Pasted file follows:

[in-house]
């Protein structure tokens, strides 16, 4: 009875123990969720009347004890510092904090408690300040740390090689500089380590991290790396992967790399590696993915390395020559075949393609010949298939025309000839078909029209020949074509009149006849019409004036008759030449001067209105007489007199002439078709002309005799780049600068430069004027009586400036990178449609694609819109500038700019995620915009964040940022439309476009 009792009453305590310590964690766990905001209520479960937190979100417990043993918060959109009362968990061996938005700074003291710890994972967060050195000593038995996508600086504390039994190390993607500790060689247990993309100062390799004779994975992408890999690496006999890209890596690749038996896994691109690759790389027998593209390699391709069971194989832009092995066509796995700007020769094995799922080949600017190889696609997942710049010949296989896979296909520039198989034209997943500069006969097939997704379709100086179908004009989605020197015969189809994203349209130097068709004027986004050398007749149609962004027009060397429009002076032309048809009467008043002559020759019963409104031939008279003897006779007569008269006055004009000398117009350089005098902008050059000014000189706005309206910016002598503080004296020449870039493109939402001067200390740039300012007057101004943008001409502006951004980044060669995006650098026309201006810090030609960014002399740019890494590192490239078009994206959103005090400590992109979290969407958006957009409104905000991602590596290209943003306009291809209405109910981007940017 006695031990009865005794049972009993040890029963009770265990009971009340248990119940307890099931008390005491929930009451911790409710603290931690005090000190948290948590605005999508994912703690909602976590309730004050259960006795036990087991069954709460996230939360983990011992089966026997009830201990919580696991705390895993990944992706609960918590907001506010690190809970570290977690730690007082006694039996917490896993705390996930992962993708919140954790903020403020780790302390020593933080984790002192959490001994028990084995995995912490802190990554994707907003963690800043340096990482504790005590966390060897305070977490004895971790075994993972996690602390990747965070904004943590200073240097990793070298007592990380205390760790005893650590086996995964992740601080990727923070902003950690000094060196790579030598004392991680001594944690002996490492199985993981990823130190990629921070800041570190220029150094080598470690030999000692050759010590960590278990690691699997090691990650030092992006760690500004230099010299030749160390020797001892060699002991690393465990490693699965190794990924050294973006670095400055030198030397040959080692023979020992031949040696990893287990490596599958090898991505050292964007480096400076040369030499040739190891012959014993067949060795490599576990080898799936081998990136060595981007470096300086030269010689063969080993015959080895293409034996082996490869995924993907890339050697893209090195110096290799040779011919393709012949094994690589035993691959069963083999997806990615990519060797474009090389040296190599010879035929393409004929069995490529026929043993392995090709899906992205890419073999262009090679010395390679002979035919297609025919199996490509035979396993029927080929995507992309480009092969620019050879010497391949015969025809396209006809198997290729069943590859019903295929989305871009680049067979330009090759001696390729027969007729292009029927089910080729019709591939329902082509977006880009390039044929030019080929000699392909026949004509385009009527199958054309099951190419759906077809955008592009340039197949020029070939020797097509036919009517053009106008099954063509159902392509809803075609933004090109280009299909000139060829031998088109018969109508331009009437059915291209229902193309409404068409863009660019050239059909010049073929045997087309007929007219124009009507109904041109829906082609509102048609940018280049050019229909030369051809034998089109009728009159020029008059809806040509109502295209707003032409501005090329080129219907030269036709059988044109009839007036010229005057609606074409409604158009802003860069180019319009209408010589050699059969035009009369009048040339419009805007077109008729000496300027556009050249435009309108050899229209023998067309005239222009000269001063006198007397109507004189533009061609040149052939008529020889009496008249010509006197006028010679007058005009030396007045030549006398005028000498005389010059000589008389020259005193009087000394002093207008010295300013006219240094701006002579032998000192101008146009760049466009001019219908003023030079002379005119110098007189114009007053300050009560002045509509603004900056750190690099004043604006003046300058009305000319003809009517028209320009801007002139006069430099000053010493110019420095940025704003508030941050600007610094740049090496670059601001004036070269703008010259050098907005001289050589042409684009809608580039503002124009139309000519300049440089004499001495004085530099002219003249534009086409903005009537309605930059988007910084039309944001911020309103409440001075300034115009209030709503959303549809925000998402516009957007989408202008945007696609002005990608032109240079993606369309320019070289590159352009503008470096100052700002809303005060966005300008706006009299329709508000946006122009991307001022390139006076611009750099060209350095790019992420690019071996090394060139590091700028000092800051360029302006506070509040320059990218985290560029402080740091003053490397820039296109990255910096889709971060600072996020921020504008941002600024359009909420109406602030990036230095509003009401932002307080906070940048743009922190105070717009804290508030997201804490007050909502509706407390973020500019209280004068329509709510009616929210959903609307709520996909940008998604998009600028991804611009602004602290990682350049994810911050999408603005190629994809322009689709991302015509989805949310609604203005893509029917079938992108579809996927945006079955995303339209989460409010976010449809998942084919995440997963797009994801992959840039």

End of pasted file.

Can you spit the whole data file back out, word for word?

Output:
[in-house]
């Protein structure tokens, strides 16, 4: 009875123990969720009347004890510092904090408690300040740390090689500089380590991290790396992967790399590696993915390395020559075949393609010949298939025309000839078909029209020949074509009149006849019409004036008759030449001067209105007489007199002439078709002309005799780049600068430069004027009586400036990178449609694609819109500038700019995620915009964040940022439309476009 009792009453305590310590964690766990905001209520479960937190979100417990043993918060959109009362968990061996938005700074003291710890994972967060050195000593038995996508600086504390039994190390993607500790060689247990993309100062390799004779994975992408890999690496006999890209890596690749038996896994691109690759790389027998593209390699391709069971194989832009092995066509796995700007020769094995799922080949600017190889696609997942710049010949296989896979296909520039198989034209997943500069006969097939997704379709100086179908004009989605020197015969189809994203349209130097068709004027986004050398007749149609962004027009060397429009002076032309048809009467008043002559020759019963409104031939008279003897006779007569008269006055004009000398117009350089005098902008050059000014000189706005309206910016002598503080004296020449870039493109939402001067200390740039300012007057101004943008001409502006951004980044060669995006650098026309201006810090030609960014002399740019890494590192490239078009994206959103005090400590992109979290969407958006957009409104905000991602590596290209943003306009291809209405109910981007940017 006695031990009865005794049972009993040890029963009770265990009971009340248990119940307890099931008390005491929930009451911790409710603290931690005090000190948290948590605005999508994912703690909602976590309730004050259960006795036990087991069954709460996230939360983990011992089966026997009830201990919580696991705390895993990944992706609960918590907001506010690190809970570290977690730690007082006694039996917490896993705390996930992962993708919140954790903020403020780790302390020593933080984790002192959490001994028990084995995995912490802190990554994707907003963690800043340096990482504790005590966390060897305070977490004895971790075994993972996690602390990747965070904004943590200073240097990793070298007592990380205390760790005893650590086996995964992740601080990727923070902003950690000094060196790579030598004392991680001594944690002996490492199985993981990823130190990629921070800041570190220029150094080598470690030999000692050759010590960590278990690691699997090691990650030092992006760690500004230099010299030749160390020797001892060699002991690393465990490693699965190794990924050294973006670095400055030198030397040959080692023979020992031949040696990893287990490596599958090898991505050292964007480096400076040369030499040739190891012959014993067949060795490599576990080898799936081998990136060595981007470096300086030269010689063969080993015959080895293409034996082996490869995924993907890339050697893209090195110096290799040779011919393709012949094994690589035993691959069963083999997806990615990519060797474009090389040296190599010879035929393409004929069995490529026929043993392995090709899906992205890419073999262009090679010395390679002979035919297609025919199996490509035979396993029927080929995507992309480009092969620019050879010497391949015969025809396209006809198997290729069943590859019903295929989305871009680049067979330009090759001696390729027969007729292009029927089910080729019709591939329902082509977006880009390039044929030019080929000699392909026949004509385009009527199958054309099951190419759906077809955008592009340039197949020029070939020797097509036919009517053009106008099954063509159902392509809803075609933004090109280009299909000139060829031998088109018969109508331009009437059915291209229902193309409404068409863009660019050239059909010049073929045997087309007929007219124009009507109904041109829906082609509102048609940018280049050019229909030369051809034998089109009728009159020029008059809806040509109502295209707003032409501005090329080129219907030269036709059988044109009839007036010229005057609606074409409604158009802003860069180019319009209408010589050699059969035009009369009048040339419009805007077109008729000496300027556009050249435009309108050899229209023998067309005239222009000269001063006198007397109507004189533009061609040149052939008529020889009496008249010509006197006028010679007058005009030396007045030549006398005028000498005389010059000589008389020259005193009087000394002093207008010295300013006219240094701006002579032998000192101008146009760049466009001019219908003023030079002379005119110098007189114009007053300050009560002045509509603004900056750190690099004043604006003046300058009305000319003809009517028209320009801007002139006069430099000053010493110019420095940025704003508030941050600007610094740049090496670059601001004036070269703008010259050098907005001289050589042409684009809608580039503002124009139309000519300049440089004499001495004085530099002219003249534009086409903005009537309605930059988007910084039309944001911020309103409440001075300034115009209030709503959303549809925000998402516009957007989408202008945007696609002005990608032109240079993606369309320019070289590159352009503008470096100052700002809303005060966005300008706006009299329709508000946006122009991307001022390139006076611009750099060209350095790019992420690019071996090394060139590091700028000092800051360029302006506070509040320059990218985290560029402080740091003053490397820039296109990255910096889709971060600072996020921020504008941002600024359009909420109406602030990036230095509003009401932002307080906070940048743009922190105070717009804290508030997201804490007050909502509706407390973020500019209280004068329509709510009616929210959903609307709520996909940008998604998009600028991804611009602004602290990682350049994810911050999408603005190629994809322009689709991302015509989805949310609604203005893509029917079938992108579809996927945006079955995303339209989460409010976010449809998942084919995440997963797009994801992959840039």